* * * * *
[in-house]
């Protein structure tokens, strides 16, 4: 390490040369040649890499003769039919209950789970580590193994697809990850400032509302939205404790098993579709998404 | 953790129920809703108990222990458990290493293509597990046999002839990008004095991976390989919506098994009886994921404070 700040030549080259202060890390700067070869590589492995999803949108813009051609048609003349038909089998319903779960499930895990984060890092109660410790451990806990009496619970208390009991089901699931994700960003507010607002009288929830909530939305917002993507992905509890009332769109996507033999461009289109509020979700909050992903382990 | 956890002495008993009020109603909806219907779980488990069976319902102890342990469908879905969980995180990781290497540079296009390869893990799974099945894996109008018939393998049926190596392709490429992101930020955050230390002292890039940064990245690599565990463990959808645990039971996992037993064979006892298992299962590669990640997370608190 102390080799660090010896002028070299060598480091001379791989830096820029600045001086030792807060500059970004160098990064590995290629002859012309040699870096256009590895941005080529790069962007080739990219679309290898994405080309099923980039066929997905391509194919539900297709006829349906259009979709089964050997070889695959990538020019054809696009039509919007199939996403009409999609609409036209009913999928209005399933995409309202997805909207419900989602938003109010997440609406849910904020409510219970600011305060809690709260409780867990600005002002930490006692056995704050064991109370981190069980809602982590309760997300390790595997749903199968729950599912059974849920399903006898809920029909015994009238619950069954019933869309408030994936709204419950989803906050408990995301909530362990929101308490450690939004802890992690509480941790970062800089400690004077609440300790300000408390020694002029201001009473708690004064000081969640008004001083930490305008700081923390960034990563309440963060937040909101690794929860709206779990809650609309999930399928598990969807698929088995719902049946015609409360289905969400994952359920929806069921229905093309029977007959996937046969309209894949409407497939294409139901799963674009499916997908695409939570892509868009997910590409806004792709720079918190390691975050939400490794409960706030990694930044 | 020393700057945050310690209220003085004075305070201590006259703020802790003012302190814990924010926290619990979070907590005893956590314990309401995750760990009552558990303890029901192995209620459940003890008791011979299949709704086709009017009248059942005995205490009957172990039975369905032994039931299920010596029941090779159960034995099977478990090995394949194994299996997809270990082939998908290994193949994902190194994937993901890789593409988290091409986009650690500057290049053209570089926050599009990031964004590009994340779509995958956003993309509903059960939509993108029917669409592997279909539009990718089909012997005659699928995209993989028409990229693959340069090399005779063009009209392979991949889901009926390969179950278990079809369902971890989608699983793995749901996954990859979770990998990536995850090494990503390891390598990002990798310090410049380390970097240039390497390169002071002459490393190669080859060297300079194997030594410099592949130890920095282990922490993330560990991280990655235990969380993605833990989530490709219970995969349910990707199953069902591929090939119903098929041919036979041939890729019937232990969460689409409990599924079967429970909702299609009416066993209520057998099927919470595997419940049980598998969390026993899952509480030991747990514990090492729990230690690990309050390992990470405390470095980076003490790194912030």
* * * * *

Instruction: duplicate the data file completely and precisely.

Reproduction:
[in-house]
């Protein structure tokens, strides 16, 4: 390490040369040649890499003769039919209950789970580590193994697809990850400032509302939205404790098993579709998404 | 953790129920809703108990222990458990290493293509597990046999002839990008004095991976390989919506098994009886994921404070 700040030549080259202060890390700067070869590589492995999803949108813009051609048609003349038909089998319903779960499930895990984060890092109660410790451990806990009496619970208390009991089901699931994700960003507010607002009288929830909530939305917002993507992905509890009332769109996507033999461009289109509020979700909050992903382990 | 956890002495008993009020109603909806219907779980488990069976319902102890342990469908879905969980995180990781290497540079296009390869893990799974099945894996109008018939393998049926190596392709490429992101930020955050230390002292890039940064990245690599565990463990959808645990039971996992037993064979006892298992299962590669990640997370608190 102390080799660090010896002028070299060598480091001379791989830096820029600045001086030792807060500059970004160098990064590995290629002859012309040699870096256009590895941005080529790069962007080739990219679309290898994405080309099923980039066929997905391509194919539900297709006829349906259009979709089964050997070889695959990538020019054809696009039509919007199939996403009409999609609409036209009913999928209005399933995409309202997805909207419900989602938003109010997440609406849910904020409510219970600011305060809690709260409780867990600005002002930490006692056995704050064991109370981190069980809602982590309760997300390790595997749903199968729950599912059974849920399903006898809920029909015994009238619950069954019933869309408030994936709204419950989803906050408990995301909530362990929101308490450690939004802890992690509480941790970062800089400690004077609440300790300000408390020694002029201001009473708690004064000081969640008004001083930490305008700081923390960034990563309440963060937040909101690794929860709206779990809650609309999930399928598990969807698929088995719902049946015609409360289905969400994952359920929806069921229905093309029977007959996937046969309209894949409407497939294409139901799963674009499916997908695409939570892509868009997910590409806004792709720079918190390691975050939400490794409960706030990694930044 | 020393700057945050310690209220003085004075305070201590006259703020802790003012302190814990924010926290619990979070907590005893956590314990309401995750760990009552558990303890029901192995209620459940003890008791011979299949709704086709009017009248059942005995205490009957172990039975369905032994039931299920010596029941090779159960034995099977478990090995394949194994299996997809270990082939998908290994193949994902190194994937993901890789593409988290091409986009650690500057290049053209570089926050599009990031964004590009994340779509995958956003993309509903059960939509993108029917669409592997279909539009990718089909012997005659699928995209993989028409990229693959340069090399005779063009009209392979991949889901009926390969179950278990079809369902971890989608699983793995749901996954990859979770990998990536995850090494990503390891390598990002990798310090410049380390970097240039390497390169002071002459490393190669080859060297300079194997030594410099592949130890920095282990922490993330560990991280990655235990969380993605833990989530490709219970995969349910990707199953069902591929090939119903098929041919036979041939890729019937232990969460689409409990599924079967429970909702299609009416066993209520057998099927919470595997419940049980598998969390026993899952509480030991747990514990090492729990230690690990309050390992990470405390470095980076003490790194912030």